Cookies on this website
We use cookies to ensure that we give you the best experience on our website. If you click 'Continue' we'll assume that you are happy to receive all cookies and you won't see this message again. Click 'Find out more' for information on how to change your cookie settings.
Skip to main content

aim

A considerable and increasing proportion of GPs in England work as locums. Many interventions in general practice are focussed on antibiotic stewardship but these rarely consider the role of locum GPs. Locum GPs might have different experiences of, and approach to, antibiotic prescribing and antimicrobial stewardship than GP partners or salaried GPs who work in the same practice for longer time. The aim of this study is to explore the role of locum GPs in antimicrobial stewardship and optimising antibiotic prescribing in general practice.

why this is important

Unnecessary use of antibiotics contributes to growing antimicrobial resistance. The majority of antibiotics are prescribed in general practice so reducing unnecessary prescriptions of antibiotics by GPs can help preserve antibiotics for when they are really needed. Exploring the experiences of locum GPs can identify how we can better support locum GPs in reducing unnecessary antibiotic prescriptions and providing better care to patients.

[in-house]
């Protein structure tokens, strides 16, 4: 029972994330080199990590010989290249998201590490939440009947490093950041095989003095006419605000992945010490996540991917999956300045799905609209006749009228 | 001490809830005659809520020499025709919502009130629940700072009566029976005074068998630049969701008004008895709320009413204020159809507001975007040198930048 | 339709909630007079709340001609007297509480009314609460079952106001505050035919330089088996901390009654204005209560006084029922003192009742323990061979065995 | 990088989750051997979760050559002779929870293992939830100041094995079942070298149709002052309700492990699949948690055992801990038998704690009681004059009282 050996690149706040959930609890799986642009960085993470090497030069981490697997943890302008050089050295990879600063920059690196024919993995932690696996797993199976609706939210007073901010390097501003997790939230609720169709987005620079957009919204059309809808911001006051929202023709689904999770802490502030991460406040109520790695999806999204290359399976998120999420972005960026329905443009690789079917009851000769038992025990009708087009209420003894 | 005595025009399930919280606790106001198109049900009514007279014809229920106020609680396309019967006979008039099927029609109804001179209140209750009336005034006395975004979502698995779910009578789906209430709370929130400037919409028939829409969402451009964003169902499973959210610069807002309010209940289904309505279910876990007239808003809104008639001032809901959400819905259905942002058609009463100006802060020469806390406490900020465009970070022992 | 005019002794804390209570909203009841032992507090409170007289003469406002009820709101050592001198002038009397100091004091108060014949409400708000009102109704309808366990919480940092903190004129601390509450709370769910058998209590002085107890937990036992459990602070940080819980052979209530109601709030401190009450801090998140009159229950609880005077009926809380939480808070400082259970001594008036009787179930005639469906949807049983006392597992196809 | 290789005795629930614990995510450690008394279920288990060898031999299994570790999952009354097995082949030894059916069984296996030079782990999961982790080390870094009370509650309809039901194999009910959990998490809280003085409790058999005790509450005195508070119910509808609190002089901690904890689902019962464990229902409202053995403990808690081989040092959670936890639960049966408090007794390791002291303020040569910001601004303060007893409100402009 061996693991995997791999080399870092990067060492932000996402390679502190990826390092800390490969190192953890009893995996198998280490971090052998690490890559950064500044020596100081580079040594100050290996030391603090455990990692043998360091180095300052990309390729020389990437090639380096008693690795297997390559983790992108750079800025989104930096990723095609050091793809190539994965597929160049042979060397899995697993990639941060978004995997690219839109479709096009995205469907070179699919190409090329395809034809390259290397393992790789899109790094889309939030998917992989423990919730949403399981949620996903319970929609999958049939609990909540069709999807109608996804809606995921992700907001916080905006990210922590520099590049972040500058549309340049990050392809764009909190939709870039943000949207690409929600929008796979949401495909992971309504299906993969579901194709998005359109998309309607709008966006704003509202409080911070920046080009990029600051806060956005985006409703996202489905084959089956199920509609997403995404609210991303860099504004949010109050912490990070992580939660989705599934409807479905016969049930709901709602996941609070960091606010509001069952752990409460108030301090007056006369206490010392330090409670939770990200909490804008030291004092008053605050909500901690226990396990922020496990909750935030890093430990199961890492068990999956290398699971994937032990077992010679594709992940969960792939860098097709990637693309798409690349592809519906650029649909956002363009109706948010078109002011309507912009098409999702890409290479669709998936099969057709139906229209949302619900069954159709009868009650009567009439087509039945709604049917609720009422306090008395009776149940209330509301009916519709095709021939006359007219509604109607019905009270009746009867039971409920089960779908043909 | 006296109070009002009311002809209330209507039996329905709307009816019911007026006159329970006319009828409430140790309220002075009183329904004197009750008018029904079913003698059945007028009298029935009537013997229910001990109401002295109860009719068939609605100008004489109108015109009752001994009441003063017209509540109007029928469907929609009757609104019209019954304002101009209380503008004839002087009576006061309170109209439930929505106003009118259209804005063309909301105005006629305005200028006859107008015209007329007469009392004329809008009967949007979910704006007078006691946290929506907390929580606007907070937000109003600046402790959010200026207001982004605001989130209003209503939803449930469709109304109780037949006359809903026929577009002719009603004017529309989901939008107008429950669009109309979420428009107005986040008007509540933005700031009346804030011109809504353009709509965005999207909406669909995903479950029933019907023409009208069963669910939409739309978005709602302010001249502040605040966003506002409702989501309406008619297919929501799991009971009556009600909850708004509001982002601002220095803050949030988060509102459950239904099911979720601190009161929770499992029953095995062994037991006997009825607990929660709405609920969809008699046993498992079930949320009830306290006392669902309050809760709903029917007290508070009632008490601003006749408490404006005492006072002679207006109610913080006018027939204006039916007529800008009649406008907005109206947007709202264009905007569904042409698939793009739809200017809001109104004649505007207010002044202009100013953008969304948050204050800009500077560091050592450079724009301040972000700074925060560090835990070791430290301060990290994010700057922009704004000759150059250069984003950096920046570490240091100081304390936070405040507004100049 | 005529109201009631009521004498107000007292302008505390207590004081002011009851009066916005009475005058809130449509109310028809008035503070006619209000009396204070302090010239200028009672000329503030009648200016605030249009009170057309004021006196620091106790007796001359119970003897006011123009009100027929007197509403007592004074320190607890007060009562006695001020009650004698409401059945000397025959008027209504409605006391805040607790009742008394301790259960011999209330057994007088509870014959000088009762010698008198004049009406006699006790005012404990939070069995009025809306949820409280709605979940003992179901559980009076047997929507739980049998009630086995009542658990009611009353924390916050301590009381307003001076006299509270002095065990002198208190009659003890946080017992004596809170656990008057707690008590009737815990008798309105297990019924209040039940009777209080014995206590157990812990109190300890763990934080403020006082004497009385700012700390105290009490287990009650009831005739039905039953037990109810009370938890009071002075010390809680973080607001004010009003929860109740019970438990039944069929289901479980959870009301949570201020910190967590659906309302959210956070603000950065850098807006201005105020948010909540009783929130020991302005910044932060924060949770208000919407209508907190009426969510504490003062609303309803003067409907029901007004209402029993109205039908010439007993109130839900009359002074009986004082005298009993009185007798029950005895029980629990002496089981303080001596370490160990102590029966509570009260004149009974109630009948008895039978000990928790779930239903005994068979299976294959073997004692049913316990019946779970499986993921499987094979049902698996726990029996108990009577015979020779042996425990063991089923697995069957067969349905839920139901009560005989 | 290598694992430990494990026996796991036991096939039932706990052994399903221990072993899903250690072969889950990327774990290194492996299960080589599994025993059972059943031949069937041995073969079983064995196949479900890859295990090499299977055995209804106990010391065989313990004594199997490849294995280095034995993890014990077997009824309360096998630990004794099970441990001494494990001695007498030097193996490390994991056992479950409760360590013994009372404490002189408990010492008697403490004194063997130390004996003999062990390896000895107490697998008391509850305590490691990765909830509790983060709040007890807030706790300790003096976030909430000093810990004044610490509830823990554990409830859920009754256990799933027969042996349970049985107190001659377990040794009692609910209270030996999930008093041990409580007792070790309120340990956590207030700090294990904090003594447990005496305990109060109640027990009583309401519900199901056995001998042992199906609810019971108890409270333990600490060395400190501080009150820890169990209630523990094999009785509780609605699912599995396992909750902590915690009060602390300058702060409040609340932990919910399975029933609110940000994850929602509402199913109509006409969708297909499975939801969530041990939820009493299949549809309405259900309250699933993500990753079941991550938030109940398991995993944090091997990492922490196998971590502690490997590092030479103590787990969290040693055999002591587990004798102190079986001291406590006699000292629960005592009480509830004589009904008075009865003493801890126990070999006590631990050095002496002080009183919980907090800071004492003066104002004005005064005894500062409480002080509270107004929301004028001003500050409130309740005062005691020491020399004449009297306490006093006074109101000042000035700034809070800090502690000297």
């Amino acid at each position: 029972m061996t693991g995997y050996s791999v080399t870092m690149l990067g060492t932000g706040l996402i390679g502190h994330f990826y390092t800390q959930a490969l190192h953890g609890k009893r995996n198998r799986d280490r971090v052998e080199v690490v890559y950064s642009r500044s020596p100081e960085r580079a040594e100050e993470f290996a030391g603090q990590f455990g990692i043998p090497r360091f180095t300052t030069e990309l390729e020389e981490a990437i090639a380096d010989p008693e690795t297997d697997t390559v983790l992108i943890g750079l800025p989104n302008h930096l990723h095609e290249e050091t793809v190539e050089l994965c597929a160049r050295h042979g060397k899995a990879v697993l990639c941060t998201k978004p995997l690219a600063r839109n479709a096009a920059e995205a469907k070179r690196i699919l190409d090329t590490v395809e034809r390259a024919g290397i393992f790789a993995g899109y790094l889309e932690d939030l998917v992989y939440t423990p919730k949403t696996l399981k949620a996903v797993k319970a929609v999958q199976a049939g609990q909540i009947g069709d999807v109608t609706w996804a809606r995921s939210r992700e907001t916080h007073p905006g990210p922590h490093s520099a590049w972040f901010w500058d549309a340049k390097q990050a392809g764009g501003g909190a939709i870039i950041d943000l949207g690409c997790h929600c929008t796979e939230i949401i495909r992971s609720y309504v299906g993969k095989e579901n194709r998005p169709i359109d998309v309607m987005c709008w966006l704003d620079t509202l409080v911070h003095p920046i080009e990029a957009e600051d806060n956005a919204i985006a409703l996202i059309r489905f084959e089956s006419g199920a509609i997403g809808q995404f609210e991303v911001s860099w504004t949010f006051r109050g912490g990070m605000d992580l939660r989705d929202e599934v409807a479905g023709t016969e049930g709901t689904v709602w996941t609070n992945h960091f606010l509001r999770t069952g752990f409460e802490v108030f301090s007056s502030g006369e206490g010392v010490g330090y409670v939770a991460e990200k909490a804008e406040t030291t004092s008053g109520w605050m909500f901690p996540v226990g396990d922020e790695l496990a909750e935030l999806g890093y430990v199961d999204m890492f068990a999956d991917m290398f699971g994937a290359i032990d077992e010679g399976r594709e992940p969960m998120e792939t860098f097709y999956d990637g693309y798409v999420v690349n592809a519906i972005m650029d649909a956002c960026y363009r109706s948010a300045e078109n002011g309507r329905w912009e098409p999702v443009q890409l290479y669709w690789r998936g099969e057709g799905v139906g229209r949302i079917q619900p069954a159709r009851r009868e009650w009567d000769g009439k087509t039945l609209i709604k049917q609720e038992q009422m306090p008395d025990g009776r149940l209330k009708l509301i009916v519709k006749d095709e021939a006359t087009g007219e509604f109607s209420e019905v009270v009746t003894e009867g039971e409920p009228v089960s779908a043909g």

methods

In this study we will use statistical methods to analyse data on antibiotic prescribing in general practices to see if there are any differences between prescribing rates of locum GPs and other prescribers.

We will conduct telephone interviews with locum GPs to ask about their views and experiences related to antibiotic prescribing when working in different practices.

research team

Dr Aleksandra Borek, Dr Koen Pouwels, Dr Oliver van Hecke, Dr Sarah Tonkin-Crine, Professor Chris Butler (University of Oxford), and Dr Julie Robotham (Public Health England)

Funder: Royal College of General Practitioners Scientific Foundation Board